CFOs Need to Sober Up to Security Realities

Updated: June 14, 2010

This continued underestimation of the potential impact a data loss event can have on the viability of a company is of particular concern when publicly traded companies are considered, as individual and commercial investors have little or no idea how such an event will affect shareholder value.

Just ask the investors at Heartland Payment Systems (HPY), who are only now seeing the company stock prices approach levels anywhere near the pre-breach announcement value, and the aftermath is far from being over.

As the responsibility for mitigating all enterprise risk ultimately lands on the lap of the Chief Financial Officer, it's time for CFOs to truly understand that the steady stream of techno-babble related to threats and system upgrades emanating from their IT departments are more than just overly excited geek-speak.

Fundamentally, IT system security is at the heart of all enterprise risk abatement, and CFOs need to recognize they are way behind the curve when it comes to protecting their company and their company's bottom line.

And it's not just the CFOs who are fumbling the ball. The problem also stems from the inability of security professionals to holistically translate the message of vulnerability into the language of the boardroom: risk.

Jeffrey Carr, who consults with U.S. and foreign governments on cyber intelligence matters and is the author of Inside Cyber Warfare, had an article in Forbes that should serve to keep CFOs up nights; however, it will probably go largely unnoticed.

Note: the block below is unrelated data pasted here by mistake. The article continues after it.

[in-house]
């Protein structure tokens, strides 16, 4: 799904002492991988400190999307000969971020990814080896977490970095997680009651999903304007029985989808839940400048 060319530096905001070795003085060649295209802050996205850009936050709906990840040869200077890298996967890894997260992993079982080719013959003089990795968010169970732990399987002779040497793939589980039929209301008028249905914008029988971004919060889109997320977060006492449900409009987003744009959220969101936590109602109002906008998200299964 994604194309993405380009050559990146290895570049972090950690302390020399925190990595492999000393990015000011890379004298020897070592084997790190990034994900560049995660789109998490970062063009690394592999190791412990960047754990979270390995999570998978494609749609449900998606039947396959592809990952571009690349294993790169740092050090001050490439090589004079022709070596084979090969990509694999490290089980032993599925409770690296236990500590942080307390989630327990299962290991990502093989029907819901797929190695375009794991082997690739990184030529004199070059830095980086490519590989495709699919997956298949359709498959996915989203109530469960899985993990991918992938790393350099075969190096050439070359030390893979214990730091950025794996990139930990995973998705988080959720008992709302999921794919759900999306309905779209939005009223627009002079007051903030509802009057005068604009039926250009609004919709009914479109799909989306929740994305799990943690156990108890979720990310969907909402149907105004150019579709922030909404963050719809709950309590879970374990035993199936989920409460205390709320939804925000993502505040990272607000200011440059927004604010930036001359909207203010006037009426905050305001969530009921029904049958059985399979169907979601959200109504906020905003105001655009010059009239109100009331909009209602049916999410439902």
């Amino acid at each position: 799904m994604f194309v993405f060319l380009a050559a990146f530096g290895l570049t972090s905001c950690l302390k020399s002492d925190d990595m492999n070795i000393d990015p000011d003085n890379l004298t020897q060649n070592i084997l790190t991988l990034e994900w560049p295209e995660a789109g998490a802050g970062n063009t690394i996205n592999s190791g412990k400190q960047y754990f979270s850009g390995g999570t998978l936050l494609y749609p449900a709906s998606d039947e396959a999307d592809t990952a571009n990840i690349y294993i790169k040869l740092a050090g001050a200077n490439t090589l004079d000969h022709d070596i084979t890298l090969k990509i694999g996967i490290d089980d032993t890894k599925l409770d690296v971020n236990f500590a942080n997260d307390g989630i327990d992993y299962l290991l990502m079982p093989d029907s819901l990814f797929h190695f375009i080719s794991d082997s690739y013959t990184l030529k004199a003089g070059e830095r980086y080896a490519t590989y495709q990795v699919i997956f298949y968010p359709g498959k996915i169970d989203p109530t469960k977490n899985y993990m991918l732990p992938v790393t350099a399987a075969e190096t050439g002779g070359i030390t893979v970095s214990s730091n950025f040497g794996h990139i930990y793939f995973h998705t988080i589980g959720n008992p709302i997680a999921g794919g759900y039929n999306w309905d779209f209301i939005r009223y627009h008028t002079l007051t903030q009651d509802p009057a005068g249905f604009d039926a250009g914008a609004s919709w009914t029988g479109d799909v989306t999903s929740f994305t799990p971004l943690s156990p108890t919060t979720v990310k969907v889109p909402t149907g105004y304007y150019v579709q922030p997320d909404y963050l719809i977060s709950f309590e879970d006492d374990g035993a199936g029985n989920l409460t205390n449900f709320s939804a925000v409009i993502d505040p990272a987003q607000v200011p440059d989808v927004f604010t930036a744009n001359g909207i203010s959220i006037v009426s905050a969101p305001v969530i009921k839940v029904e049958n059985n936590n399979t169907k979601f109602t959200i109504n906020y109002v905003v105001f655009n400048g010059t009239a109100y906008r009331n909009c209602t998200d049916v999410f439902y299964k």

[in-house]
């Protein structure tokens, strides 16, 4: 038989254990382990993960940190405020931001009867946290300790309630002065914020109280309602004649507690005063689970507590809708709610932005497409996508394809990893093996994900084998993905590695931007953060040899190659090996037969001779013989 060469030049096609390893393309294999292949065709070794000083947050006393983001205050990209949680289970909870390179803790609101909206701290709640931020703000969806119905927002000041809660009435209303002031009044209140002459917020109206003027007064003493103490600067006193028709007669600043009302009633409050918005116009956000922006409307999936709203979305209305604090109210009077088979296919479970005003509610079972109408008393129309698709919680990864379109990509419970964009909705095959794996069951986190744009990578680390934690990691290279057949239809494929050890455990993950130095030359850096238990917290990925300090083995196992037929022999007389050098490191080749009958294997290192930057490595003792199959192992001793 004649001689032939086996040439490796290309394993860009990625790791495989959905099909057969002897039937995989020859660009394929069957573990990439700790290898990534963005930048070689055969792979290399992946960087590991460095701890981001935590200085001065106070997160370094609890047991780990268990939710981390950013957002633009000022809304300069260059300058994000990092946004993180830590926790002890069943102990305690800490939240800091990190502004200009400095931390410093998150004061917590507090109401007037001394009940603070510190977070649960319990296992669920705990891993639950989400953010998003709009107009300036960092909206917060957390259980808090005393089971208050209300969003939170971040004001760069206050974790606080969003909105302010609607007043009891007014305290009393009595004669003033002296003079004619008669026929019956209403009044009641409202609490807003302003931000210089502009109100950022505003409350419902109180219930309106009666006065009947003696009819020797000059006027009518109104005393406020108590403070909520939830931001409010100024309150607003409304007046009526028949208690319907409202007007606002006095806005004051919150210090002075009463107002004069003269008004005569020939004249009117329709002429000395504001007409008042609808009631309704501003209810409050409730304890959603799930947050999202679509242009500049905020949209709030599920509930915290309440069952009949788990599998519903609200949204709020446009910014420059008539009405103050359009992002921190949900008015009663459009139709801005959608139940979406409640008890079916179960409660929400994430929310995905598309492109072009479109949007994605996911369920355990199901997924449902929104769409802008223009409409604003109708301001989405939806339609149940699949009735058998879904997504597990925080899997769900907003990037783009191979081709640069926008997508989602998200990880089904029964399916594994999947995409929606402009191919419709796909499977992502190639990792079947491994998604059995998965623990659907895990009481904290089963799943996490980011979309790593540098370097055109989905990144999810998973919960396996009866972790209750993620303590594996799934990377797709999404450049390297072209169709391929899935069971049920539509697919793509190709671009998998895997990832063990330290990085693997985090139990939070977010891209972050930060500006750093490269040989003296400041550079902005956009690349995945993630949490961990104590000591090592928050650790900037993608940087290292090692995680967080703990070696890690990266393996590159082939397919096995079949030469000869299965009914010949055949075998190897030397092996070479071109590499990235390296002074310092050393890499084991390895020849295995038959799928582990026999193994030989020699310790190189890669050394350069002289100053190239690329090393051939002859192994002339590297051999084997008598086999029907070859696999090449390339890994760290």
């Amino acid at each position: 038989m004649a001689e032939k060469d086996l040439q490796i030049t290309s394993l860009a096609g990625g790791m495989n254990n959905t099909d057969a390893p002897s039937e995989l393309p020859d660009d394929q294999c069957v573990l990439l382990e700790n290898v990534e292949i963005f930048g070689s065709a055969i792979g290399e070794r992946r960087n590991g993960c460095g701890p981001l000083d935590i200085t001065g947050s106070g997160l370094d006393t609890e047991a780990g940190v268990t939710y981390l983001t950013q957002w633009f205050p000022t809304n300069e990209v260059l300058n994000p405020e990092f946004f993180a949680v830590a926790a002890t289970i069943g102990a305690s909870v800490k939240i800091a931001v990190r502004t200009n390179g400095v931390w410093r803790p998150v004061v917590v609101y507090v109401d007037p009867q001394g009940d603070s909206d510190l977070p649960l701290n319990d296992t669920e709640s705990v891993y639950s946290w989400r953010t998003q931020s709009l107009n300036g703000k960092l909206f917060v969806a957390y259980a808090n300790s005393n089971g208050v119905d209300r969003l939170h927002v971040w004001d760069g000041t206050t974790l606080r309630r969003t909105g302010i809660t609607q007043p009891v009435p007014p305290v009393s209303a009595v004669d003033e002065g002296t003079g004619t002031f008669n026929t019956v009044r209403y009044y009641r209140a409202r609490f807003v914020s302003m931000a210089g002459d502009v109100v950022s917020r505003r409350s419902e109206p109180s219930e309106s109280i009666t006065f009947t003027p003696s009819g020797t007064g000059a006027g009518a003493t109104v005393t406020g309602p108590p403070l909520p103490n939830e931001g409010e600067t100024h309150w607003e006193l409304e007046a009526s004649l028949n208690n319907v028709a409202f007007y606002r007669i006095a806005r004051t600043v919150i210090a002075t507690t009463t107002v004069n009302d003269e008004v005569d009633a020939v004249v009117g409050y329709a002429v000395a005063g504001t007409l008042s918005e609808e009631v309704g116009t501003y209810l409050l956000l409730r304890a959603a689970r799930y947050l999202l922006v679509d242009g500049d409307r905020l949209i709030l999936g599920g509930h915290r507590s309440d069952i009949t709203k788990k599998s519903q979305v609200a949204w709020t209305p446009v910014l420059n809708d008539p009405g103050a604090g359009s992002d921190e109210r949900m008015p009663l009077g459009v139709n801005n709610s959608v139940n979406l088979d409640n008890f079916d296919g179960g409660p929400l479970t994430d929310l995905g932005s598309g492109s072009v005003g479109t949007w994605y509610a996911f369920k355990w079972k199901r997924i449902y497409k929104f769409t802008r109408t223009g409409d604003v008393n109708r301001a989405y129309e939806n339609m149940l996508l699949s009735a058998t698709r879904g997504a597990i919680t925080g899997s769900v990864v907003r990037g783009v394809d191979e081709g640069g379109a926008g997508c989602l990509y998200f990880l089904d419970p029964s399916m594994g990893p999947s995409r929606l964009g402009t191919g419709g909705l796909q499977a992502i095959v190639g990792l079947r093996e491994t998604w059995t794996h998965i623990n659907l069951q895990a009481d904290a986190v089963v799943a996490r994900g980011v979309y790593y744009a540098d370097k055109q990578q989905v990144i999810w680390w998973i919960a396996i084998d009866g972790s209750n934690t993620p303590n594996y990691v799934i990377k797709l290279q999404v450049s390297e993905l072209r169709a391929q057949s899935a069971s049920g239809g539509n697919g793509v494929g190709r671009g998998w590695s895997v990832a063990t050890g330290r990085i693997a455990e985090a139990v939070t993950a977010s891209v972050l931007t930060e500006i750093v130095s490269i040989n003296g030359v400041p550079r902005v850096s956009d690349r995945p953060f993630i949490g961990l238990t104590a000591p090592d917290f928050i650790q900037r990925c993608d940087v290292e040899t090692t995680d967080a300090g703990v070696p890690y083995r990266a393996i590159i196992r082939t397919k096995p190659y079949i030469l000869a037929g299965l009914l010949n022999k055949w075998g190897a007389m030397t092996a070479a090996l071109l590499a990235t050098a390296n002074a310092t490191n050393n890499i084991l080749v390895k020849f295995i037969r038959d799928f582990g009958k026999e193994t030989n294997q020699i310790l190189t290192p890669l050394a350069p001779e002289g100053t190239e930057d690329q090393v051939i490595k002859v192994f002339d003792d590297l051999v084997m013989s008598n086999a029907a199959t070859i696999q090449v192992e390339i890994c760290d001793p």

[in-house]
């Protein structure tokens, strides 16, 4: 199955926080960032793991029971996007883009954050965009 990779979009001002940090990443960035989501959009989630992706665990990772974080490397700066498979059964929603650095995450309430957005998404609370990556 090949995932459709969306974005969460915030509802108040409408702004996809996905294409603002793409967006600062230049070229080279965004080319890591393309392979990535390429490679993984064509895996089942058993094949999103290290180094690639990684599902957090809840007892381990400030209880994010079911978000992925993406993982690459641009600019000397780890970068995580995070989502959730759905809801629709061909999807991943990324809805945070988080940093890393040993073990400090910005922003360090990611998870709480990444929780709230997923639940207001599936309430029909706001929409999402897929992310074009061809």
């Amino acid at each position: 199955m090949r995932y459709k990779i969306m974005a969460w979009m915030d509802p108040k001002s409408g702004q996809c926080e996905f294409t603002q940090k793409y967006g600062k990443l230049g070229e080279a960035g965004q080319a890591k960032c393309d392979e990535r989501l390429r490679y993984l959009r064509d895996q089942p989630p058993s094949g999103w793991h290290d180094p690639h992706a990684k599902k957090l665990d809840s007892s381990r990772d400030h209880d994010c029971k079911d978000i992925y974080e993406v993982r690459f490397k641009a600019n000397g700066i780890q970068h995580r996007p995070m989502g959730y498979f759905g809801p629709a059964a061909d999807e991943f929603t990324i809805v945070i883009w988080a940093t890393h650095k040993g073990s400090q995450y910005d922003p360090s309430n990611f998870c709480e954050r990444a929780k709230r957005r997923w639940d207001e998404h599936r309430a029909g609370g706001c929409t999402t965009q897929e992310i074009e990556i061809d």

If you are a security expert, there are no surprises in what Jeff had to say, as these simple "knowns" are the most basic tenets of information security:

  1. You cannot protect all your data.
  2. You cannot stop every attack.

From the security expert's perspective, these facts are the driving force behind everything they do in their professional capacity on a daily basis, but this is not the message being conveyed to the CFO.

Stark realities such as these just don't return larger security budgets, and gloom and doom is generally counter to the spin-happy executive level who are responsible for communicating risk levels to both regulators and investors.

Jeff goes on to say in his article, "Once you understand that you cannot stop every attack, and that the attacker has a vast advantage over the defender, the next logical action to take is to reduce the number of attack vectors that a potential adversary may choose from."

Again, this is security 101, but for CFOs this should be an alarming revelation.

When the simple truth that critical systems can really only be defended and not wholly protected from interlopers is considered across the broad spectrum of industries that comprise our economy, the implications are staggering.

Even in the midst of ever-larger data breaches and sharp upticks in cyber related criminal activities, sectors like communication, finance, healthcare, legal, and even our most critical of infrastructure, like the emerging "smart" power grid, are rushing headlong into implementation of systems that dramatically increase the risk of a serious security event.

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